Group: Members
Posts: 84
Joined: 18-August 12
Member No.: 102432



So a band goes into a studio and makes a recording for a CD or vinyl record. How is that recording stored/created (past/present) before its transfer to a vinyl record?

The point of the question is: are they feeding a digital recording into a machine that's carving out records on vinyl?

This post has been edited by jayess: Sep 13 2012, 21:58
Go to the top of the page
+Quote Post
Engelsstaub
post Sep 14 2012, 00:17
Post #267





Group: Members
Posts: 574
Joined: 16-February 10
Member No.: 78200



QUOTE (jayess @ Sep 13 2012, 15:51) *
...are they feeding a digital recording into a machine that's carving out records on vinyl?


I believe 99.9% of the time, yes. ...but that should not be an issue to any (sane) buyer of modern LPs. IMO to not use digital studio equipment today is counterproductive at the least. I own two metal records (that came out a year ago or less) that were said to have been recorded on analogue equipment. (Prong's Carved Into Stone and Krisiun's The Great Execution.) They don't "sound good" because they were put on analogue tape, but rather because of the extra care that somebody who would undertake such an endeavor put into the mastering process. (Both albums are too loud on CD.)

IOW: Many modern records have "pre-clipped" masters put on them. I think that's the real draw for some.


--------------------
The Loudness War is over. Now it's a hopeless occupation.
Go to the top of the page
+Quote Post
jayess
post Sep 14 2012, 02:08
Post #268





Group: Members
Posts: 84
Joined: 18-August 12
Member No.: 102432



QUOTE (Engelsstaub @ Sep 13 2012, 17:17) *
QUOTE (jayess @ Sep 13 2012, 15:51) *
...are they feeding a digital recording into a machine that's carving out records on vinyl?


I believe 99.9% of the time, yes. ...but that should not be an issue to any (sane) buyer of modern LPs. IMO to not use digital studio equipment today is counterproductive at the least. I own two metal records (that came out a year ago or less) that were said to have been recorded on analogue equipment. (Prong's Carved Into Stone and Krisiun's The Great Execution.) They don't "sound good" because they were put on analogue tape, but rather because of the extra care that somebody who would undertake such an endeavor put into the mastering process. (Both albums are too loud on CD.)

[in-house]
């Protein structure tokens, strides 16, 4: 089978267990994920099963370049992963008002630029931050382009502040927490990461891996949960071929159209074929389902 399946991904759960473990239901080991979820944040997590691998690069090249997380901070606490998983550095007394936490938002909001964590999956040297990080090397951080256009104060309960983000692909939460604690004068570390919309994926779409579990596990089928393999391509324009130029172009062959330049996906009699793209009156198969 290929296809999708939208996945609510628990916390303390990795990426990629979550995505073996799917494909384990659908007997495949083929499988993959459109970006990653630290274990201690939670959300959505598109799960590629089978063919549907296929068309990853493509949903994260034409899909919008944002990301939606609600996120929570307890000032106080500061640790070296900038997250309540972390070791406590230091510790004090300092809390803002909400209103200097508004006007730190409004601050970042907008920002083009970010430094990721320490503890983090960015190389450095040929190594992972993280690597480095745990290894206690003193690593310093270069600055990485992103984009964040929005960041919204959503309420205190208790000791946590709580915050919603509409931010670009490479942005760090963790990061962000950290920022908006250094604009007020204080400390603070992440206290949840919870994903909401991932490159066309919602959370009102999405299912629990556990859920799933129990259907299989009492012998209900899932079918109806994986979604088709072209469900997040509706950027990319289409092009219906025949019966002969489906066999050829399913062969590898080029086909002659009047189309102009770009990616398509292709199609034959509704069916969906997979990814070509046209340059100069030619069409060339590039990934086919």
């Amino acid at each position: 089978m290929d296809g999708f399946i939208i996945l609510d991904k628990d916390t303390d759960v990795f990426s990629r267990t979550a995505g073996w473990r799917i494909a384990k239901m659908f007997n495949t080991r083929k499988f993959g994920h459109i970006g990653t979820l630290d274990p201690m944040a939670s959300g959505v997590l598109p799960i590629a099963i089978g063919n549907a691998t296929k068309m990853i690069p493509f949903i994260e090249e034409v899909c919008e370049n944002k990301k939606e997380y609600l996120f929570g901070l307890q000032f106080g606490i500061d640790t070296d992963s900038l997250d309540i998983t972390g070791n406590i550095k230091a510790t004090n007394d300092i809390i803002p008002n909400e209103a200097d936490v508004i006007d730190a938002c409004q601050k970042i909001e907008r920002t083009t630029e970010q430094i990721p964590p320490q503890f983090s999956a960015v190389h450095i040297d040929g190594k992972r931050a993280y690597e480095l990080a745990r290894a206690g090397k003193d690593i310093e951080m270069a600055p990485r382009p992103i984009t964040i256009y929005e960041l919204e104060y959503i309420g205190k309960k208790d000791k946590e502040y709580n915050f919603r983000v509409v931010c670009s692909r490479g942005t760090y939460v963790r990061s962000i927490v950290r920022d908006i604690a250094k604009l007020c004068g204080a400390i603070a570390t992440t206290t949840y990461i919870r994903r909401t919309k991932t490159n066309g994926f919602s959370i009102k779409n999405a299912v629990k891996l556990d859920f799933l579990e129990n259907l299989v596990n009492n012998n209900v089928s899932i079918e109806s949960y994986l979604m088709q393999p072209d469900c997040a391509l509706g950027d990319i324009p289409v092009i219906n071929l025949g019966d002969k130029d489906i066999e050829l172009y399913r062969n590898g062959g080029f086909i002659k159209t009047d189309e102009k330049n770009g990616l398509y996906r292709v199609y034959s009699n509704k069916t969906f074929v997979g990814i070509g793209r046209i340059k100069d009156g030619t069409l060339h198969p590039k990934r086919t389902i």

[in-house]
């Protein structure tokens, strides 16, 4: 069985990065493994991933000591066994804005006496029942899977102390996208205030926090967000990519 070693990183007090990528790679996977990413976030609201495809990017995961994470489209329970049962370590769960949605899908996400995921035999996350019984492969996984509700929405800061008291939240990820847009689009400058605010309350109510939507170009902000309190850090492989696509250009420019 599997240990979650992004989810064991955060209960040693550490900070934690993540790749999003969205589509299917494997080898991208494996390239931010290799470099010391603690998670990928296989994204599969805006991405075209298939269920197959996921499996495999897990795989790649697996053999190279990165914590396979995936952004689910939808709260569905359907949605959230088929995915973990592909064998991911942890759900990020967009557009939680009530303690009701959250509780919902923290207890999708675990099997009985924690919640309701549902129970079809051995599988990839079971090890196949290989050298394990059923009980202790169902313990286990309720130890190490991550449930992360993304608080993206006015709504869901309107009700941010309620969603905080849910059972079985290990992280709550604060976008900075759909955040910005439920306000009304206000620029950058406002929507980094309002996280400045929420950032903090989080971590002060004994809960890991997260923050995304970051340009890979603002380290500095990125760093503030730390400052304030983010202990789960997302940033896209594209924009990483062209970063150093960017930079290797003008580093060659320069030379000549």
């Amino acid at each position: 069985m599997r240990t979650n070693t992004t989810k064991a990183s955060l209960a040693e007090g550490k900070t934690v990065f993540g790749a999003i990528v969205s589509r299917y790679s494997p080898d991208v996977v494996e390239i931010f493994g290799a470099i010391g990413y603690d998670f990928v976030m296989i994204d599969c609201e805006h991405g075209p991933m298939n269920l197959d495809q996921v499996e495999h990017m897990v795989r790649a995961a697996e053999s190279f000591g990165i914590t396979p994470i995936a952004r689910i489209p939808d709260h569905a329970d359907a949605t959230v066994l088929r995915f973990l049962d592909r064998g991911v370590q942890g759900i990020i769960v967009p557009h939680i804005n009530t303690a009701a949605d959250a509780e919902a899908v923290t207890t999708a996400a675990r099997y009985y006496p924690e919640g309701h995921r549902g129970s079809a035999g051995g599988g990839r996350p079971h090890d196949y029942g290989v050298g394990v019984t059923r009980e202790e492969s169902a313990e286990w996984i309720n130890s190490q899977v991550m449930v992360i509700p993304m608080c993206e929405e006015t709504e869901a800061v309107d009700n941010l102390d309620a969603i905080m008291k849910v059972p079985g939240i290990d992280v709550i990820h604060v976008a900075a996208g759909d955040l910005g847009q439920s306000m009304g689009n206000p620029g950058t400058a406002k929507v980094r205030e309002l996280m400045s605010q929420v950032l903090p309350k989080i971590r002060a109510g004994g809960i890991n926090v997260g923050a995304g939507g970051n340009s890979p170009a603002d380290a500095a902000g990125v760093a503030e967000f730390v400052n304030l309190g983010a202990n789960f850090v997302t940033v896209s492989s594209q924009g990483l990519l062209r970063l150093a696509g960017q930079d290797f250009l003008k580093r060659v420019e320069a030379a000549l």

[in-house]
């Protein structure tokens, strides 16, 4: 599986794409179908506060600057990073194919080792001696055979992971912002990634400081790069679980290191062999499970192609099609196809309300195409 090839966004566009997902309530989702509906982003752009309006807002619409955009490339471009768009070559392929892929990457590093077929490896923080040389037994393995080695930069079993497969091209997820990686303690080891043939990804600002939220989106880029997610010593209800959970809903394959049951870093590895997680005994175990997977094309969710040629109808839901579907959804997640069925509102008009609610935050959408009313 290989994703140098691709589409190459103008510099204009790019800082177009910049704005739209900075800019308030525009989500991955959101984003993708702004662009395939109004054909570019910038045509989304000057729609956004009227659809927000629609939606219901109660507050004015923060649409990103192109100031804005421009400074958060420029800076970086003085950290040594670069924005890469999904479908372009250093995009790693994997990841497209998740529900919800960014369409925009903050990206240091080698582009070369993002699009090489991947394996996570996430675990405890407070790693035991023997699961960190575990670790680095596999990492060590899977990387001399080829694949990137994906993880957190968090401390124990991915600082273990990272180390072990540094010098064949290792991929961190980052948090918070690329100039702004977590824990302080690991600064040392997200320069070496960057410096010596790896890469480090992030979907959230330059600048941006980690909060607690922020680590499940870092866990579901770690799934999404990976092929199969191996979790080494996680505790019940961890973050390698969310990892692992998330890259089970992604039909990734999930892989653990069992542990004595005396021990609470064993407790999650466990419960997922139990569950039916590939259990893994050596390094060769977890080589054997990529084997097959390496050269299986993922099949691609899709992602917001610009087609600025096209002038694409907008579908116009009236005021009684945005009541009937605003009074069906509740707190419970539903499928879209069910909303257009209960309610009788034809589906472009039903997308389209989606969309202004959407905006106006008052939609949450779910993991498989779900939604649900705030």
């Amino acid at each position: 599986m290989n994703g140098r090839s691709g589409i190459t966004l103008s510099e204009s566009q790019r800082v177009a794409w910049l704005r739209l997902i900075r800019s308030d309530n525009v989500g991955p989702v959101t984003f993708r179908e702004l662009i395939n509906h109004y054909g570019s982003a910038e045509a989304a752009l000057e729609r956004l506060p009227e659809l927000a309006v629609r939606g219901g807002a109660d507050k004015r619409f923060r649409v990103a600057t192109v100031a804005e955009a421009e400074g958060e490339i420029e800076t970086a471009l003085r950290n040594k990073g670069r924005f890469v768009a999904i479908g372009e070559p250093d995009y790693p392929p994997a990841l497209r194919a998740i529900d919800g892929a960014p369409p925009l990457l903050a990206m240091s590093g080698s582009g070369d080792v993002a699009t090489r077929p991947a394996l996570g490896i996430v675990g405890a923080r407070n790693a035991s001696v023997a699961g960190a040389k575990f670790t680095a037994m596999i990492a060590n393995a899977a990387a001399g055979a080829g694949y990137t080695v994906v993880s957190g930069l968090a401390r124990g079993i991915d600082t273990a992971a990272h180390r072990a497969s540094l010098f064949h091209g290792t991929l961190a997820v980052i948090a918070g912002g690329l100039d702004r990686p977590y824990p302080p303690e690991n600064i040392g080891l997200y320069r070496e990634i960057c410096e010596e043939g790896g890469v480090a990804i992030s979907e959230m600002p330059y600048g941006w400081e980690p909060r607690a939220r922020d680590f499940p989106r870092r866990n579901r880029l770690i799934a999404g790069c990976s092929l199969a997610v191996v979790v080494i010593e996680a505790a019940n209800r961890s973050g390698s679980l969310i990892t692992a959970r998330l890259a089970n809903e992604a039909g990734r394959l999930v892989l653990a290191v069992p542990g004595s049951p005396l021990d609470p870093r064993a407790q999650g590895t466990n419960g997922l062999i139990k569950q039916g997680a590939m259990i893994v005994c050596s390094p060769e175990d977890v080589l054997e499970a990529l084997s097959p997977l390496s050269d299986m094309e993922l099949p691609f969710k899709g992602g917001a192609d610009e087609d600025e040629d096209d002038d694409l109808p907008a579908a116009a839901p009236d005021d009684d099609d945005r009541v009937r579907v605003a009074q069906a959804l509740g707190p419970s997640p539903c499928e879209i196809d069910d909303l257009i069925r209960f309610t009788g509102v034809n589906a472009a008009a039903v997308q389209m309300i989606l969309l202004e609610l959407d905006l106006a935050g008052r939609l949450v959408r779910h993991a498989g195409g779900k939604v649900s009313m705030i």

IOW: Many modern records have "pre-clipped" masters put on them. I think that's the real draw for some.


Thanks.

I always found it amusing that people could claim a recording transferred from an electronic file or tape to vinyl could sound better.

http://en.wikipedia.org/wiki/Master_recording

laugh.gif
Go to the top of the page
+Quote Post
Ed Seedhouse
post Sep 14 2012, 06:37
Post #269





Group: Members
Posts: 175
Joined: 19-May 09
Member No.: 69959



QUOTE (jayess @ Sep 13 2012, 18:08) *
I always found it amusing that people could claim a recording transferred from an electronic file or tape to vinyl could sound better.


Well if by "better" you mean "more accurate" it can't. But most people don't use the word "better" that way, they use it in a subjective sense, so "better" means that they like that sound better. And there is no reason why someone can't like a less accurate recording better, so in what I think is the normal use of the word "better" it can be perfectly reasonable to claim a less accurate recording "sounds better" so long as one isn't making an absolute claim that it is "better" for everyone.

After all we have two words, "accurate" and "better" because they have slightly different meanings. Myself I prefer accuracy to inaccuracy, or at least I think I do since I rarely get a chance to objectively assess the accuracy of a particular instance of a recording to the original. But others prefer certain colourations they find pleasing, and why shouldn't they?

If you happen to like the colouration a vinyl record imparts to the sound then you just do, and it's a free country (at least in this respect). It is only when you make claims that amount to claiming that vinyl records are more accurate that I demur.


--------------------
Ed Seedhouse
Go to the top of the page
+Quote Post

11 Pages V  « < 9 10 11
Reply to this topicStart new topic
1 User(s) are reading this topic (1 Guests and 0 Anonymous Users)
0 Members:

 



RSS Lo-Fi Version Time is now: 28th December 2014 - 07:49